The first major winter storm hit Franschhoek and large parts of the Western Cape on 6 and 7 June. In anticipation of severe conditions the Western Cape Education Department had taken the precaution of closing all Western Cape Schools on the seventh.
Gale force winds hit the Tuesday evening, accompanied by rain, which continued on Wednesday. Approximately 45mm of rain fell over the two days, while the first snow fall of the winter was also recorded.
Electricity supply to much of the valley and other nearby areas, such as Kylemore and Languedoc was disrupted as a result of downed powerlines. Supply was restored to Franschhoek in less than 24 hours, but in other places it took much longer.
In total 140 families were affected with incidents ranging from complete collapse of structures to leaking roofs in the informal settlements and the village. Twenty-one structures were destroyed. In addition to the inclement weather disaster management staff and volunteers also had to contend with downed electrical cables.
At Bridge House school some damage was done to a classroom ceiling, prefabricated workshop buildings, some gutters, fences and trees.
As is often the case the disaster brought the community together with generous donations of food and materials being received.
A local disaster volunteer WhatsApp group was created with many community members participating. This platform was used as the primary means of communication between Stellenbosch Municipality’s Disaster Management Department and volunteers.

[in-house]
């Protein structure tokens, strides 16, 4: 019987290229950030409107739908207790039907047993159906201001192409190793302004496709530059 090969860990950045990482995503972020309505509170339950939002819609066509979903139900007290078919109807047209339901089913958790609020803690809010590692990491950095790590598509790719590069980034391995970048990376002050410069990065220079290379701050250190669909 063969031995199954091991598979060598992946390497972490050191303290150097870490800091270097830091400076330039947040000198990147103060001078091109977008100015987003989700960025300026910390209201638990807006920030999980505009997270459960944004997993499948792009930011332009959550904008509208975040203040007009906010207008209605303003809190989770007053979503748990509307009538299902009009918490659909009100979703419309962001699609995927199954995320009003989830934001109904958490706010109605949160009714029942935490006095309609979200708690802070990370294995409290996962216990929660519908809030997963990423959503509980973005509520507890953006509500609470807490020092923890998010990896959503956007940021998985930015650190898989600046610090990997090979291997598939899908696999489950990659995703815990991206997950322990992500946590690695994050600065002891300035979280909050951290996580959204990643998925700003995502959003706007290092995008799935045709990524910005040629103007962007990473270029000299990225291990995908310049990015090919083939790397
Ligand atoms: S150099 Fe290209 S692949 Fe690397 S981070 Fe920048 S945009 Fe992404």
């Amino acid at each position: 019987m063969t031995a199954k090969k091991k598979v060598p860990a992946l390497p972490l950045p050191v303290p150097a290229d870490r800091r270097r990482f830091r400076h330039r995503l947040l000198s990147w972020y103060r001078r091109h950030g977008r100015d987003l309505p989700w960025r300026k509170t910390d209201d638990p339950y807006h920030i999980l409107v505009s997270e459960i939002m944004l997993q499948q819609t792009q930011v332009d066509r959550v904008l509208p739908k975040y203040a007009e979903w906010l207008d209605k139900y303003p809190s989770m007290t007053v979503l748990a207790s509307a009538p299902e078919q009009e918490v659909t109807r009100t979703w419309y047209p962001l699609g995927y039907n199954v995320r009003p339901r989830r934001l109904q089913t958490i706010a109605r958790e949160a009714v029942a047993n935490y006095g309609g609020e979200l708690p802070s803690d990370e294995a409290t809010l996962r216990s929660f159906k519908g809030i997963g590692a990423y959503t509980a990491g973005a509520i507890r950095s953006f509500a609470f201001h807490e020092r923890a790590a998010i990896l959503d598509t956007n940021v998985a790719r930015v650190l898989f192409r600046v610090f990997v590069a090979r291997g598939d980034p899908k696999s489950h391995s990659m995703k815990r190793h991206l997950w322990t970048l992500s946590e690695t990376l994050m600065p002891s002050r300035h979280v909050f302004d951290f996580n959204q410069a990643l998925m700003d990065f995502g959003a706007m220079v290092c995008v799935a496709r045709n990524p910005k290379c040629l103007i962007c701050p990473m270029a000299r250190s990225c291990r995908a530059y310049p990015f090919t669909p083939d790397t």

A request from the Disaster Management Department for sand bags led to 400 sand bags quickly being donated and delivered to the La Motte Fire Station. Local disaster management volunteers filled the bags with sand from the nearby La Motte Plantation. The operational team worked throughout the night distributing sand bags to divert water and placing them on roofs as a precautionary measure.
Batho’s Place was turned into the base camp for relief efforts. From here the operational team also coordinated the feeding of both the displaced and volunteers.
Foliage Chef Chris Erasmus was one of the first to volunteer. The restaurant took on the responsibilities of receiving food donations, preparing food and distributing it. Soup and bread was provided to between 300 and 400 persons.
According to Hemisphere EPC’s Ashley Bauer, who was at the centre of relief efforts, community resilience was again highlighted in the disaster. “The council is in the process of conducting ward-based risk assessments which will provide clear information on the risk in our valley. Going forward the community should use the information to implement mitigation and response protocols,” he said.
The first winter snow was welcomed as it provided much-needed slow-runoff water for the almost empty dams in the area. Areas affected by veld fires during summer also benefit more from slow runoff / rain rather than sudden downpours that increase the risk of severe erosion. Dam levels on average increased by approximately 1,5% after the storm.